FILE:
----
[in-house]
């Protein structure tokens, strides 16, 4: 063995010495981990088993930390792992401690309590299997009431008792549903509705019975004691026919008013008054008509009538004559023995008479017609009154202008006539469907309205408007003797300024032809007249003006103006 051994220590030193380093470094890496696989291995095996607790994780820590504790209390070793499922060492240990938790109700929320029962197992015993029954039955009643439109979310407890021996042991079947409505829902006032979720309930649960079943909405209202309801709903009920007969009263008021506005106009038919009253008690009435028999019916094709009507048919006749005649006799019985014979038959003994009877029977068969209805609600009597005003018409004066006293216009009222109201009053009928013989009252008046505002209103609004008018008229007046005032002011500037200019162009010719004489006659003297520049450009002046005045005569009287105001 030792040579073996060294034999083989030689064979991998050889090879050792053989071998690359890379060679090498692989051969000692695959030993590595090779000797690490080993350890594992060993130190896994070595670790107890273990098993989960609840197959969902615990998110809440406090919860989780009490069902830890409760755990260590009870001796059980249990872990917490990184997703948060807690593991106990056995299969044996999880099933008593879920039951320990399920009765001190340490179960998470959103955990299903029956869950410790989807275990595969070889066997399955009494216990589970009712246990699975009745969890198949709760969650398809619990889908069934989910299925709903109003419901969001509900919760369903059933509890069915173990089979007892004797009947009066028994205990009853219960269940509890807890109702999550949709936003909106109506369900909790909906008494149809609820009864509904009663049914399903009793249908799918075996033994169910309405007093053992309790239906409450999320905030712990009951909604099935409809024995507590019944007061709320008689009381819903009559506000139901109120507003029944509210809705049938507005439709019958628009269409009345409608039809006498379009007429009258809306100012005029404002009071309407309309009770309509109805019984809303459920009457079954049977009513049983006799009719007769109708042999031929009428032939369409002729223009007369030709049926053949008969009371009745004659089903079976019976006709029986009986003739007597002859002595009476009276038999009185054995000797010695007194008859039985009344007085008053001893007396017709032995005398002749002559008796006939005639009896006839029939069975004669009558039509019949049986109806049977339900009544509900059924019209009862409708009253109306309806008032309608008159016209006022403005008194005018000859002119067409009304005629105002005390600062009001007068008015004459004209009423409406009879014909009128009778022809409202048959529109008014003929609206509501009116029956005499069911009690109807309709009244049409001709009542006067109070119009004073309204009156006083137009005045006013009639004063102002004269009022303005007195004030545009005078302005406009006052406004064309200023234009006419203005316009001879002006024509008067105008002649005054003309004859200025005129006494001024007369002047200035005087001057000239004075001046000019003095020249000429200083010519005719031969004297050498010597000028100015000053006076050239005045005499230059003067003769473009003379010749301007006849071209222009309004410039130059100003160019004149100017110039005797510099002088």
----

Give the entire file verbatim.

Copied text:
[in-house]
């Protein structure tokens, strides 16, 4: 063995010495981990088993930390792992401690309590299997009431008792549903509705019975004691026919008013008054008509009538004559023995008479017609009154202008006539469907309205408007003797300024032809007249003006103006 051994220590030193380093470094890496696989291995095996607790994780820590504790209390070793499922060492240990938790109700929320029962197992015993029954039955009643439109979310407890021996042991079947409505829902006032979720309930649960079943909405209202309801709903009920007969009263008021506005106009038919009253008690009435028999019916094709009507048919006749005649006799019985014979038959003994009877029977068969209805609600009597005003018409004066006293216009009222109201009053009928013989009252008046505002209103609004008018008229007046005032002011500037200019162009010719004489006659003297520049450009002046005045005569009287105001 030792040579073996060294034999083989030689064979991998050889090879050792053989071998690359890379060679090498692989051969000692695959030993590595090779000797690490080993350890594992060993130190896994070595670790107890273990098993989960609840197959969902615990998110809440406090919860989780009490069902830890409760755990260590009870001796059980249990872990917490990184997703948060807690593991106990056995299969044996999880099933008593879920039951320990399920009765001190340490179960998470959103955990299903029956869950410790989807275990595969070889066997399955009494216990589970009712246990699975009745969890198949709760969650398809619990889908069934989910299925709903109003419901969001509900919760369903059933509890069915173990089979007892004797009947009066028994205990009853219960269940509890807890109702999550949709936003909106109506369900909790909906008494149809609820009864509904009663049914399903009793249908799918075996033994169910309405007093053992309790239906409450999320905030712990009951909604099935409809024995507590019944007061709320008689009381819903009559506000139901109120507003029944509210809705049938507005439709019958628009269409009345409608039809006498379009007429009258809306100012005029404002009071309407309309009770309509109805019984809303459920009457079954049977009513049983006799009719007769109708042999031929009428032939369409002729223009007369030709049926053949008969009371009745004659089903079976019976006709029986009986003739007597002859002595009476009276038999009185054995000797010695007194008859039985009344007085008053001893007396017709032995005398002749002559008796006939005639009896006839029939069975004669009558039509019949049986109806049977339900009544509900059924019209009862409708009253109306309806008032309608008159016209006022403005008194005018000859002119067409009304005629105002005390600062009001007068008015004459004209009423409406009879014909009128009778022809409202048959529109008014003929609206509501009116029956005499069911009690109807309709009244049409001709009542006067109070119009004073309204009156006083137009005045006013009639004063102002004269009022303005007195004030545009005078302005406009006052406004064309200023234009006419203005316009001879002006024509008067105008002649005054003309004859200025005129006494001024007369002047200035005087001057000239004075001046000019003095020249000429200083010519005719031969004297050498010597000028100015000053006076050239005045005499230059003067003769473009003379010749301007006849071209222009309004410039130059100003160019004149100017110039005797510099002088």